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Atil temples in Sweida a witness to great civilization in Syria's southern region

Sweida, (ST) – Atil in an old inhabited small Syrian town located about three kilometers north of the city of al-Sweida. It is protected by its unique architectural art and its name gives it a historical importance as it means the strong well-fortified site.

The town contains several archeological sites, most remarkable of which are the two ancient temples, whose architecture structure and the floral and geometric shapes that adorn them reflect the beauty of the ancient architecture in Syria's southern region.

Atil is known of its civilized heritage that presents a story about the archeological sites and historical landmarks in Sweida. These sites, which date back to the Nabataean Age in the first century B.C., are a witness to many successive civilizations with its churches and mosques that were converted from temples in the Roman era.

 Director of Sweida Antiquities Department Nashaat Kiwan told SANA that "among the most prominent archeological sites in the town of Atil  are two almost identically designed Roman temples, delicately fashioned from the local basalt stone.

 The South Temple stems from the Antonine period (AD 151), the second or North Temple (probably dedicated to the Nabataean deity, Theandrites) was built in AD 211–212.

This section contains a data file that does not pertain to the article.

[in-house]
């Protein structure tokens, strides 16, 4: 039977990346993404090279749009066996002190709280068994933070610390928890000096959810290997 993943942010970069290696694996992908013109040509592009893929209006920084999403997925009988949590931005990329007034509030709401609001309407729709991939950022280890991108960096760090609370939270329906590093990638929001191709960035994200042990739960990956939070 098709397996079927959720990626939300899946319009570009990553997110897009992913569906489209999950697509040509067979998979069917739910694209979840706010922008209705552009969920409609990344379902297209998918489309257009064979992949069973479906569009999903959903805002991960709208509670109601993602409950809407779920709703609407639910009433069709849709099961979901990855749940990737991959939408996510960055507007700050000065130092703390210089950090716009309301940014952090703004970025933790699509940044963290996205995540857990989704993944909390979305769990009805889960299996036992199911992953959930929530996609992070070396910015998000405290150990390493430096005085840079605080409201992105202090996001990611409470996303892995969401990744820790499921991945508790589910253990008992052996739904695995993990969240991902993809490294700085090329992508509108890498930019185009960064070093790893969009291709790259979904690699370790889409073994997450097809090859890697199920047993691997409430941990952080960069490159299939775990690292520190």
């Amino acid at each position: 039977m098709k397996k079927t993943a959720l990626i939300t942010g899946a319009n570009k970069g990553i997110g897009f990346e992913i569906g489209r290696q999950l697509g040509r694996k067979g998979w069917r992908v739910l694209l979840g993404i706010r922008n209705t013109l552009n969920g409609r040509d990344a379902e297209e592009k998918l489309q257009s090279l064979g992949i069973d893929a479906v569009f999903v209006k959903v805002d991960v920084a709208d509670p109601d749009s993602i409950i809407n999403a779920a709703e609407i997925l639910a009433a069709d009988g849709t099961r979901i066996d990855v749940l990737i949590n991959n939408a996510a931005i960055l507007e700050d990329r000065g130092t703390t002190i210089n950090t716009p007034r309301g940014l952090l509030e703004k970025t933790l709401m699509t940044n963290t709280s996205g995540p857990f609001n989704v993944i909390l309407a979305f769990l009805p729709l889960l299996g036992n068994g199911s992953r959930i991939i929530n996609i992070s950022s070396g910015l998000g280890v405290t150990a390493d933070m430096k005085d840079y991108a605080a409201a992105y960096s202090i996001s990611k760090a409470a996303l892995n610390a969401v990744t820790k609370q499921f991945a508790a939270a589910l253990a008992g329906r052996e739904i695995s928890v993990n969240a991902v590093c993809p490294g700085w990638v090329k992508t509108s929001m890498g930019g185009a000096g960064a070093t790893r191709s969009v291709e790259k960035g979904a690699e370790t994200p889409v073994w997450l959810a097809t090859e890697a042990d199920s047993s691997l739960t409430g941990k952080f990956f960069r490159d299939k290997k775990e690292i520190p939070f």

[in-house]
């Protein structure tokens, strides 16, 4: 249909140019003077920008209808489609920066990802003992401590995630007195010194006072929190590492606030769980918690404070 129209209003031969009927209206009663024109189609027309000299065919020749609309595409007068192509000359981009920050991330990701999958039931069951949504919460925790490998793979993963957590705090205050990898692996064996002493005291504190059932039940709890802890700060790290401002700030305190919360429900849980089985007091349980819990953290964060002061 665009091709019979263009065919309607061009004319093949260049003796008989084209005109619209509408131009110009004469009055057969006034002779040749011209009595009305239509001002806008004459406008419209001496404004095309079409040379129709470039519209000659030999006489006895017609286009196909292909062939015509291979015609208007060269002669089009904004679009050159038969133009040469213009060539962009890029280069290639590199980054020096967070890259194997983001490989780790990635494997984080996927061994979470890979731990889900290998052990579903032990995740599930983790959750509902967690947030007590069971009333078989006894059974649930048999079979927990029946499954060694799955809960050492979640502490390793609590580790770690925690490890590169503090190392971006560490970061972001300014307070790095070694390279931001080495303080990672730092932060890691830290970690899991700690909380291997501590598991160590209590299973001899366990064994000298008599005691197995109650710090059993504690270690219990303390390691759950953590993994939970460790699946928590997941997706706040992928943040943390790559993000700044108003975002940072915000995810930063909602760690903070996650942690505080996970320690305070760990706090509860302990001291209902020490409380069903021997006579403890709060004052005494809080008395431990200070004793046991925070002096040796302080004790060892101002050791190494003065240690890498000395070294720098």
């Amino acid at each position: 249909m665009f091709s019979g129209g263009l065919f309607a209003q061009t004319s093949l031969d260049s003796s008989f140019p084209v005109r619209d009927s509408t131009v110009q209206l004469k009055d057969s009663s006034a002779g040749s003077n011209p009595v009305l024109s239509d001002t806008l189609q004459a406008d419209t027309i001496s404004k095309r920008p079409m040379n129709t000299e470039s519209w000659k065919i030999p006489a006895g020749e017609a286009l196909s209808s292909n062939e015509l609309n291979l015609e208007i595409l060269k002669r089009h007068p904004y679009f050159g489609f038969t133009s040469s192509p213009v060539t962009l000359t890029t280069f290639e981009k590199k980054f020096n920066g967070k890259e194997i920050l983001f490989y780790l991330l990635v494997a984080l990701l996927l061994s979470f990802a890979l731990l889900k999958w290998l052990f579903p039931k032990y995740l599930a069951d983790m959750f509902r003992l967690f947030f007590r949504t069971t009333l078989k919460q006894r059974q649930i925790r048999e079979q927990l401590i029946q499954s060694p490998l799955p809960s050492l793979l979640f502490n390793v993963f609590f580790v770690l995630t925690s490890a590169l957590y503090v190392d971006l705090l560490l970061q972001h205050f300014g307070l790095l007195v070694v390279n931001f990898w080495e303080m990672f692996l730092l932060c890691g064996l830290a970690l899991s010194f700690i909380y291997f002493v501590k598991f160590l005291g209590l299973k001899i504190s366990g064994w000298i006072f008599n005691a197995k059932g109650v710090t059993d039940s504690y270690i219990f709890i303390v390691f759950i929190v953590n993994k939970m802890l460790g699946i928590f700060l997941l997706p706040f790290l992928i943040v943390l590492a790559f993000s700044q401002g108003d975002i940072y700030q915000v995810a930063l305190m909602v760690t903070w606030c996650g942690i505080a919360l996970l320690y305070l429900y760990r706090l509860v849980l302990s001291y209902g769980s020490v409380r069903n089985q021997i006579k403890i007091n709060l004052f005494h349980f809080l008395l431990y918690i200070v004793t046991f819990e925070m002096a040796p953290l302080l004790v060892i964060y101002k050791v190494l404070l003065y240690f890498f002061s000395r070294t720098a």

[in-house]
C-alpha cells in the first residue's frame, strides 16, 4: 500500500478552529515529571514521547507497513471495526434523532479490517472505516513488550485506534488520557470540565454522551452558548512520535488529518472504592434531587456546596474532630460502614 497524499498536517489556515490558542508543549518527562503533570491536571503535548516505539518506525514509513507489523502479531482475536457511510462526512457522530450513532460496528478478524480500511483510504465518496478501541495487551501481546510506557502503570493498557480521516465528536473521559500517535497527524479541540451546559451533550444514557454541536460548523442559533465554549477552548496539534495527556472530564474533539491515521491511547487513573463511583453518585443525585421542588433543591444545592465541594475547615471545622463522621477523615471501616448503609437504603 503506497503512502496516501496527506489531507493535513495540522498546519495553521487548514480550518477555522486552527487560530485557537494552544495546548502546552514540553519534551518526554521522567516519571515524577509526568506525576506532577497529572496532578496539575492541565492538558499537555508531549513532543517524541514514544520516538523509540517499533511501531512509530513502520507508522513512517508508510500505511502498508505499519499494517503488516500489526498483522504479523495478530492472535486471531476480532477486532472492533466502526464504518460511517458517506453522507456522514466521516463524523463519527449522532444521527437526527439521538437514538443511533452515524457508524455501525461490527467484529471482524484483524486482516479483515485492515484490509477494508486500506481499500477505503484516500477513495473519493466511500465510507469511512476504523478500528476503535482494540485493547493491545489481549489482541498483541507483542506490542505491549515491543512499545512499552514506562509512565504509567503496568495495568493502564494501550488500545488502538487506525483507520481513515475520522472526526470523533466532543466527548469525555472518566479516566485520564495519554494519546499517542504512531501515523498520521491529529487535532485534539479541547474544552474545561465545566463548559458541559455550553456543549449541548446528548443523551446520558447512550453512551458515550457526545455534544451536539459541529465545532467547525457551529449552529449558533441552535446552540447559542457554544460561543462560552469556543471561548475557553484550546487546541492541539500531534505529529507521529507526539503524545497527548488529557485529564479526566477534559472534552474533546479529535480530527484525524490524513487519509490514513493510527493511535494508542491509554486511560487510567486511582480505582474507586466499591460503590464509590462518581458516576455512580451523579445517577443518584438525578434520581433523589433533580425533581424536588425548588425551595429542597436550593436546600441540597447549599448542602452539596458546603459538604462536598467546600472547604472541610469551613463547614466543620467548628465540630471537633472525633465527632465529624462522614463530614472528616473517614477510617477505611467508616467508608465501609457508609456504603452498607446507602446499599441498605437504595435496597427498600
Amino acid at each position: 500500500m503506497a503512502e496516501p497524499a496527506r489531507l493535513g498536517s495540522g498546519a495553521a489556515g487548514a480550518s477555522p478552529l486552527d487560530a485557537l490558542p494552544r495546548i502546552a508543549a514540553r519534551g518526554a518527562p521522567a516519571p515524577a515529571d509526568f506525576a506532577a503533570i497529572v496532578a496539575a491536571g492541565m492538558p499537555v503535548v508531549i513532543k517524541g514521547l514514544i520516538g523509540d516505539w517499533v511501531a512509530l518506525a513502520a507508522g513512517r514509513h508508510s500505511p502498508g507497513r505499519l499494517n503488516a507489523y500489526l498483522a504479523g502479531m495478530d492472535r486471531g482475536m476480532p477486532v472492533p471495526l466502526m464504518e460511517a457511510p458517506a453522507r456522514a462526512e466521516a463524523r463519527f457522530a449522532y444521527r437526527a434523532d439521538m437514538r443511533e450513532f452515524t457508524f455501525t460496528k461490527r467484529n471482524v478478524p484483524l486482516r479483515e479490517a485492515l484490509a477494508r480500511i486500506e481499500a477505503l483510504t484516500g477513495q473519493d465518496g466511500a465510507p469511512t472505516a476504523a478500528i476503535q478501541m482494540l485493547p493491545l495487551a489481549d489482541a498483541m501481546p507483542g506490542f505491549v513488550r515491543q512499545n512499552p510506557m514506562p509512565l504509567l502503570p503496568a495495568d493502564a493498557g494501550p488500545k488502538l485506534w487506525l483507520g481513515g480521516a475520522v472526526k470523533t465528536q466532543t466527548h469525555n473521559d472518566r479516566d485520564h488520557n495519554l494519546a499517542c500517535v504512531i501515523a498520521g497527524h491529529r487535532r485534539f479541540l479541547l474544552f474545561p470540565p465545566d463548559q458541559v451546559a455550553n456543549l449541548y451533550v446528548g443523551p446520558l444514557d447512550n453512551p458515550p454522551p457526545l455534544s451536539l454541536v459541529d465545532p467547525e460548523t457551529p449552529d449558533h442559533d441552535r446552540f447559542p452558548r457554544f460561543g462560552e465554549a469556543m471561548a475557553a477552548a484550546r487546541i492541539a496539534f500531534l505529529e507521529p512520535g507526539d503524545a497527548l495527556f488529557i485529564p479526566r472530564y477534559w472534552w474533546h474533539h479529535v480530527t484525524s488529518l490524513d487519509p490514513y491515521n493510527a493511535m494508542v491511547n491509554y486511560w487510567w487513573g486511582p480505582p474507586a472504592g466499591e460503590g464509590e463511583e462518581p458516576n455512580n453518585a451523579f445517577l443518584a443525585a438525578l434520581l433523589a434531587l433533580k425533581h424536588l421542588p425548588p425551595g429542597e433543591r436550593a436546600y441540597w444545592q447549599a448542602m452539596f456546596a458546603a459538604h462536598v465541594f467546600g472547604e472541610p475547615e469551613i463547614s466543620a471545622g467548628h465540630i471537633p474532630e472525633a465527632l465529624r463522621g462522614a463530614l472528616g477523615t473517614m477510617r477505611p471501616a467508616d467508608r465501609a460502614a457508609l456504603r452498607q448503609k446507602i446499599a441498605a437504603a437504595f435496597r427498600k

The southern temple, registered as a historical monument, was built during the Roman era mid-second century AD, Kiwan added.

The history of the site is explained in writings in the Roman language on the right side of the temple's entrance.

Kiwan indicated that the South Temple's courtyard includes a variety of artifacts, including columns with beautiful sculptures that represent different shapes in addition to decorated walls and other art pieces that indicate the richness of this archeological monument.

Between these two temples, dwellings are located on both sides of a street that runs from north to south and is cut by sub-streets, said Kiwan, pointing out that many Greek writings, representing gifts and vows submitted by different personalities to Atil temples, were found in this place.

 Archeologists hailed the distinguished construction of the two temples and of the long road linking them, Kiwan added.

It is noteworthy to mention that Atil town was mentioned in Greek writings as Attila and it dates back to the Nabataean era in the first century BC. It contains many monuments including religious temples and residential houses built of basalt.

Raghda Sawas